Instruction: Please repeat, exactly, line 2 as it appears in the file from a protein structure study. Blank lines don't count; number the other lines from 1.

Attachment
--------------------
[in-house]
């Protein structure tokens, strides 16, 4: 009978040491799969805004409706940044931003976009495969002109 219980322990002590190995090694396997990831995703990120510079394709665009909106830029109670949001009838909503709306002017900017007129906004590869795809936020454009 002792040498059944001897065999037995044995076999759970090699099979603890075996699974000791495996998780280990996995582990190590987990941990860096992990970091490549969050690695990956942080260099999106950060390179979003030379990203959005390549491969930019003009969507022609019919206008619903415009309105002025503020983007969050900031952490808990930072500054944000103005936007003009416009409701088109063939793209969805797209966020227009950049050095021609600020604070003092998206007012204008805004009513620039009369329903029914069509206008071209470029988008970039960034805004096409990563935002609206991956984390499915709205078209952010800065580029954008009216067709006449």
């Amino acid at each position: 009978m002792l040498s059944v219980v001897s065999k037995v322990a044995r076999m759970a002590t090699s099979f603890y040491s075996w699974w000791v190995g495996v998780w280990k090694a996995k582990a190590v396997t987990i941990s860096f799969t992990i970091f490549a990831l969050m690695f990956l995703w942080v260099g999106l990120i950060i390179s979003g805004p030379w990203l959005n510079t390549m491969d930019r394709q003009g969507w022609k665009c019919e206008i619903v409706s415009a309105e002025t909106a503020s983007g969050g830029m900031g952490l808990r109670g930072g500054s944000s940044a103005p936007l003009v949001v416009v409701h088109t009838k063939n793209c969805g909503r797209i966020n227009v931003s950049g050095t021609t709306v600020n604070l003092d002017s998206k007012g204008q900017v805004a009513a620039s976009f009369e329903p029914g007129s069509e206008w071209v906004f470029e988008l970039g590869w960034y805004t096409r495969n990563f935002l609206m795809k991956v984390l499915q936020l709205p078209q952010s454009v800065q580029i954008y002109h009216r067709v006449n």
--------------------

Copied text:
């Protein structure tokens, strides 16, 4: 009978040491799969805004409706940044931003976009495969002109 219980322990002590190995090694396997990831995703990120510079394709665009909106830029109670949001009838909503709306002017900017007129906004590869795809936020454009 002792040498059944001897065999037995044995076999759970090699099979603890075996699974000791495996998780280990996995582990190590987990941990860096992990970091490549969050690695990956942080260099999106950060390179979003030379990203959005390549491969930019003009969507022609019919206008619903415009309105002025503020983007969050900031952490808990930072500054944000103005936007003009416009409701088109063939793209969805797209966020227009950049050095021609600020604070003092998206007012204008805004009513620039009369329903029914069509206008071209470029988008970039960034805004096409990563935002609206991956984390499915709205078209952010800065580029954008009216067709006449």